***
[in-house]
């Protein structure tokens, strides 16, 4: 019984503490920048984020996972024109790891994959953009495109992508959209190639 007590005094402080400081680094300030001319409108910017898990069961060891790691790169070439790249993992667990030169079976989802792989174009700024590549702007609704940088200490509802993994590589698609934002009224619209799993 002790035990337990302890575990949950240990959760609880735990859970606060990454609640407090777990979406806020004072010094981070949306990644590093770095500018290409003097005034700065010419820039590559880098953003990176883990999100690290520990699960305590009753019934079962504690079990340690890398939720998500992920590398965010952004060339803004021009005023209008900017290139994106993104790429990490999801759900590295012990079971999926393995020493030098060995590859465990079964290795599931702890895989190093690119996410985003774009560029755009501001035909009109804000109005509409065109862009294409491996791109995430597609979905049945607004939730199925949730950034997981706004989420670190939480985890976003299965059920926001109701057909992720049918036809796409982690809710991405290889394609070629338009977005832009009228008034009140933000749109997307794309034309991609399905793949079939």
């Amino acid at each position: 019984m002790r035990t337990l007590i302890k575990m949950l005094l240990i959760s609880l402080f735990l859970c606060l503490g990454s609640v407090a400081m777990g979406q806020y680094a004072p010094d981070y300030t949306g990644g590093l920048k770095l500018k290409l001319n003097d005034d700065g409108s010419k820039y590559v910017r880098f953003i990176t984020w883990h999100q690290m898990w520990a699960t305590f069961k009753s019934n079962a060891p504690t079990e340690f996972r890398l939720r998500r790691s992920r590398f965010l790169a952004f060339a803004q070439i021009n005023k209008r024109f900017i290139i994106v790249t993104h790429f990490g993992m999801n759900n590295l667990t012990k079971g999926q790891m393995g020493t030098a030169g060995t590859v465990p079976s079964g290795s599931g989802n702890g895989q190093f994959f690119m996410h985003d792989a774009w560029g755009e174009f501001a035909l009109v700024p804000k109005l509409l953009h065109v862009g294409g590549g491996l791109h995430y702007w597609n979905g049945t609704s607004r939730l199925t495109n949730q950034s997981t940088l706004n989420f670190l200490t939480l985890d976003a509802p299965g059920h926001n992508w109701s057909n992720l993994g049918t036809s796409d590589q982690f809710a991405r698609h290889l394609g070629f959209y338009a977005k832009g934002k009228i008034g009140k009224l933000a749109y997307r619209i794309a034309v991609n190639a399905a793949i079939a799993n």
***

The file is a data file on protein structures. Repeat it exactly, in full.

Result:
[in-house]
């Protein structure tokens, strides 16, 4: 019984503490920048984020996972024109790891994959953009495109992508959209190639 007590005094402080400081680094300030001319409108910017898990069961060891790691790169070439790249993992667990030169079976989802792989174009700024590549702007609704940088200490509802993994590589698609934002009224619209799993 002790035990337990302890575990949950240990959760609880735990859970606060990454609640407090777990979406806020004072010094981070949306990644590093770095500018290409003097005034700065010419820039590559880098953003990176883990999100690290520990699960305590009753019934079962504690079990340690890398939720998500992920590398965010952004060339803004021009005023209008900017290139994106993104790429990490999801759900590295012990079971999926393995020493030098060995590859465990079964290795599931702890895989190093690119996410985003774009560029755009501001035909009109804000109005509409065109862009294409491996791109995430597609979905049945607004939730199925949730950034997981706004989420670190939480985890976003299965059920926001109701057909992720049918036809796409982690809710991405290889394609070629338009977005832009009228008034009140933000749109997307794309034309991609399905793949079939």
């Amino acid at each position: 019984m002790r035990t337990l007590i302890k575990m949950l005094l240990i959760s609880l402080f735990l859970c606060l503490g990454s609640v407090a400081m777990g979406q806020y680094a004072p010094d981070y300030t949306g990644g590093l920048k770095l500018k290409l001319n003097d005034d700065g409108s010419k820039y590559v910017r880098f953003i990176t984020w883990h999100q690290m898990w520990a699960t305590f069961k009753s019934n079962a060891p504690t079990e340690f996972r890398l939720r998500r790691s992920r590398f965010l790169a952004f060339a803004q070439i021009n005023k209008r024109f900017i290139i994106v790249t993104h790429f990490g993992m999801n759900n590295l667990t012990k079971g999926q790891m393995g020493t030098a030169g060995t590859v465990p079976s079964g290795s599931g989802n702890g895989q190093f994959f690119m996410h985003d792989a774009w560029g755009e174009f501001a035909l009109v700024p804000k109005l509409l953009h065109v862009g294409g590549g491996l791109h995430y702007w597609n979905g049945t609704s607004r939730l199925t495109n949730q950034s997981t940088l706004n989420f670190l200490t939480l985890d976003a509802p299965g059920h926001n992508w109701s057909n992720l993994g049918t036809s796409d590589q982690f809710a991405r698609h290889l394609g070629f959209y338009a977005k832009g934002k009228i008034g009140k009224l933000a749109y997307r619209i794309a034309v991609n190639a399905a793949i079939a799993n």